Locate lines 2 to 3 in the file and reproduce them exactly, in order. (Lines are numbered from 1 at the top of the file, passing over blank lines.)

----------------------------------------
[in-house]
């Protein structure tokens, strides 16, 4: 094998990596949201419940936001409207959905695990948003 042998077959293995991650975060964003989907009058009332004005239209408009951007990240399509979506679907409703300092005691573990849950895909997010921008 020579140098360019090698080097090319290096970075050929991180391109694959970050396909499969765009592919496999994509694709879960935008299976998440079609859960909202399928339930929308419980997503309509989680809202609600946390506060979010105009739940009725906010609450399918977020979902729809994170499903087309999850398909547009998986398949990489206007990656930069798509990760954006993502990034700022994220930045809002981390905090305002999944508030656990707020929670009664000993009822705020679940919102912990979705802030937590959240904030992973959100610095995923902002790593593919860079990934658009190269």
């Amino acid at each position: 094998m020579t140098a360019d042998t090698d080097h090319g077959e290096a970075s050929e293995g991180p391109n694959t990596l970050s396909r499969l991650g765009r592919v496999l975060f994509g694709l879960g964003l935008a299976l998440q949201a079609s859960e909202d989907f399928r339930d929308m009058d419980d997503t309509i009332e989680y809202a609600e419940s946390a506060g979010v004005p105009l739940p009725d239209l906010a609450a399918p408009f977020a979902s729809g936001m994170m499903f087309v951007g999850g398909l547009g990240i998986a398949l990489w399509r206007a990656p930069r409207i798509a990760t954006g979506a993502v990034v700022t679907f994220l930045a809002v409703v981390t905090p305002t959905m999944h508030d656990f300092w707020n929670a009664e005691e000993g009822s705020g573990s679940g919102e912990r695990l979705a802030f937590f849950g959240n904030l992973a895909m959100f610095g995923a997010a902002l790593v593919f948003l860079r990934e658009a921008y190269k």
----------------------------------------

């Protein structure tokens, strides 16, 4: 094998990596949201419940936001409207959905695990948003 042998077959293995991650975060964003989907009058009332004005239209408009951007990240399509979506679907409703300092005691573990849950895909997010921008 020579140098360019090698080097090319290096970075050929991180391109694959970050396909499969765009592919496999994509694709879960935008299976998440079609859960909202399928339930929308419980997503309509989680809202609600946390506060979010105009739940009725906010609450399918977020979902729809994170499903087309999850398909547009998986398949990489206007990656930069798509990760954006993502990034700022994220930045809002981390905090305002999944508030656990707020929670009664000993009822705020679940919102912990979705802030937590959240904030992973959100610095995923902002790593593919860079990934658009190269």
């Amino acid at each position: 094998m020579t140098a360019d042998t090698d080097h090319g077959e290096a970075s050929e293995g991180p391109n694959t990596l970050s396909r499969l991650g765009r592919v496999l975060f994509g694709l879960g964003l935008a299976l998440q949201a079609s859960e909202d989907f399928r339930d929308m009058d419980d997503t309509i009332e989680y809202a609600e419940s946390a506060g979010v004005p105009l739940p009725d239209l906010a609450a399918p408009f977020a979902s729809g936001m994170m499903f087309v951007g999850g398909l547009g990240i998986a398949l990489w399509r206007a990656p930069r409207i798509a990760t954006g979506a993502v990034v700022t679907f994220l930045a809002v409703v981390t905090p305002t959905m999944h508030d656990f300092w707020n929670a009664e005691e000993g009822s705020g573990s679940g919102e912990r695990l979705a802030f937590f849950g959240n904030l992973a895909m959100f610095g995923a997010a902002l790593v593919f948003l860079r990934e658009a921008y190269k």